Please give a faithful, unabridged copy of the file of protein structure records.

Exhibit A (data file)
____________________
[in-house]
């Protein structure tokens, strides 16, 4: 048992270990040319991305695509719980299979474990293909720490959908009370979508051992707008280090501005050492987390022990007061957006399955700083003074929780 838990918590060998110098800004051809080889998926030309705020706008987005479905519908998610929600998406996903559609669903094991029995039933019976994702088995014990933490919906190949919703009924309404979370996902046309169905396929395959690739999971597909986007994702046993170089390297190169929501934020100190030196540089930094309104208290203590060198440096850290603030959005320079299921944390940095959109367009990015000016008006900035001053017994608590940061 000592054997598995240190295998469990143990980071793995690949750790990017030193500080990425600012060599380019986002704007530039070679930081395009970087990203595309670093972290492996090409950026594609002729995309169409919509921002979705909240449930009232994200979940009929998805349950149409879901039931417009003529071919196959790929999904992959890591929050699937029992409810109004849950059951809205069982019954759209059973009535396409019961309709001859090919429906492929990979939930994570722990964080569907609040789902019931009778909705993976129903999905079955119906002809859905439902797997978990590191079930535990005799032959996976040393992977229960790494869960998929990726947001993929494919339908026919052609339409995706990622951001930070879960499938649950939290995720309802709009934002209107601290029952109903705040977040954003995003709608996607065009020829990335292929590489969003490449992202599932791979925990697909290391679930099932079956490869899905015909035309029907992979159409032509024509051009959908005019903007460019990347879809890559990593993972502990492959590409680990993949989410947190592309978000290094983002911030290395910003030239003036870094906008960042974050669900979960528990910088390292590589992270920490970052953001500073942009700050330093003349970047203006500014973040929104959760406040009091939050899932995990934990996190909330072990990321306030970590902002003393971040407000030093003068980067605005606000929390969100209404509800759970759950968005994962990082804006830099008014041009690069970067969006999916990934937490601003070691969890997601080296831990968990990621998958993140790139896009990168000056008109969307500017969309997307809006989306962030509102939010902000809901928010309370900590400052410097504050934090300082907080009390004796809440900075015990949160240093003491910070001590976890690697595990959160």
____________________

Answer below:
[in-house]
């Protein structure tokens, strides 16, 4: 048992270990040319991305695509719980299979474990293909720490959908009370979508051992707008280090501005050492987390022990007061957006399955700083003074929780 838990918590060998110098800004051809080889998926030309705020706008987005479905519908998610929600998406996903559609669903094991029995039933019976994702088995014990933490919906190949919703009924309404979370996902046309169905396929395959690739999971597909986007994702046993170089390297190169929501934020100190030196540089930094309104208290203590060198440096850290603030959005320079299921944390940095959109367009990015000016008006900035001053017994608590940061 000592054997598995240190295998469990143990980071793995690949750790990017030193500080990425600012060599380019986002704007530039070679930081395009970087990203595309670093972290492996090409950026594609002729995309169409919509921002979705909240449930009232994200979940009929998805349950149409879901039931417009003529071919196959790929999904992959890591929050699937029992409810109004849950059951809205069982019954759209059973009535396409019961309709001859090919429906492929990979939930994570722990964080569907609040789902019931009778909705993976129903999905079955119906002809859905439902797997978990590191079930535990005799032959996976040393992977229960790494869960998929990726947001993929494919339908026919052609339409995706990622951001930070879960499938649950939290995720309802709009934002209107601290029952109903705040977040954003995003709608996607065009020829990335292929590489969003490449992202599932791979925990697909290391679930099932079956490869899905015909035309029907992979159409032509024509051009959908005019903007460019990347879809890559990593993972502990492959590409680990993949989410947190592309978000290094983002911030290395910003030239003036870094906008960042974050669900979960528990910088390292590589992270920490970052953001500073942009700050330093003349970047203006500014973040929104959760406040009091939050899932995990934990996190909330072990990321306030970590902002003393971040407000030093003068980067605005606000929390969100209404509800759970759950968005994962990082804006830099008014041009690069970067969006999916990934937490601003070691969890997601080296831990968990990621998958993140790139896009990168000056008109969307500017969309997307809006989306962030509102939010902000809901928010309370900590400052410097504050934090300082907080009390004796809440900075015990949160240093003491910070001590976890690697595990959160």